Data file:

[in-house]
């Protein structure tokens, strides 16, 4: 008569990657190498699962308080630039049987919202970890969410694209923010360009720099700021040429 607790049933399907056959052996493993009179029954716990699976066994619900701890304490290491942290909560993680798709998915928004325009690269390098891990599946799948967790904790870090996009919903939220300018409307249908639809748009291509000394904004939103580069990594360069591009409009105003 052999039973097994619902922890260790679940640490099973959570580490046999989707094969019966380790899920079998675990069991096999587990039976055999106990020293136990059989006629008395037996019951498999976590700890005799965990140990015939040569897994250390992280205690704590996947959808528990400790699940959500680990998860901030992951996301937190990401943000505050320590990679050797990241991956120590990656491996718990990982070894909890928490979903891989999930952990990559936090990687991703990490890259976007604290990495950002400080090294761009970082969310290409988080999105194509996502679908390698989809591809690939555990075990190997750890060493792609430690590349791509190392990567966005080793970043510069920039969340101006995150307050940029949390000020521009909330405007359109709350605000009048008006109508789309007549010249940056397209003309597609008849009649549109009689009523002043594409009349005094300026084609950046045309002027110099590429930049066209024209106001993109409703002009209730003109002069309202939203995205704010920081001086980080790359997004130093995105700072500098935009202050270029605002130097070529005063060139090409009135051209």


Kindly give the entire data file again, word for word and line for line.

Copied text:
[in-house]
């Protein structure tokens, strides 16, 4: 008569990657190498699962308080630039049987919202970890969410694209923010360009720099700021040429 607790049933399907056959052996493993009179029954716990699976066994619900701890304490290491942290909560993680798709998915928004325009690269390098891990599946799948967790904790870090996009919903939220300018409307249908639809748009291509000394904004939103580069990594360069591009409009105003 052999039973097994619902922890260790679940640490099973959570580490046999989707094969019966380790899920079998675990069991096999587990039976055999106990020293136990059989006629008395037996019951498999976590700890005799965990140990015939040569897994250390992280205690704590996947959808528990400790699940959500680990998860901030992951996301937190990401943000505050320590990679050797990241991956120590990656491996718990990982070894909890928490979903891989999930952990990559936090990687991703990490890259976007604290990495950002400080090294761009970082969310290409988080999105194509996502679908390698989809591809690939555990075990190997750890060493792609430690590349791509190392990567966005080793970043510069920039969340101006995150307050940029949390000020521009909330405007359109709350605000009048008006109508789309007549010249940056397209003309597609008849009649549109009689009523002043594409009349005094300026084609950046045309002027110099590429930049066209024209106001993109409703002009209730003109002069309202939203995205704010920081001086980080790359997004130093995105700072500098935009202050270029605002130097070529005063060139090409009135051209």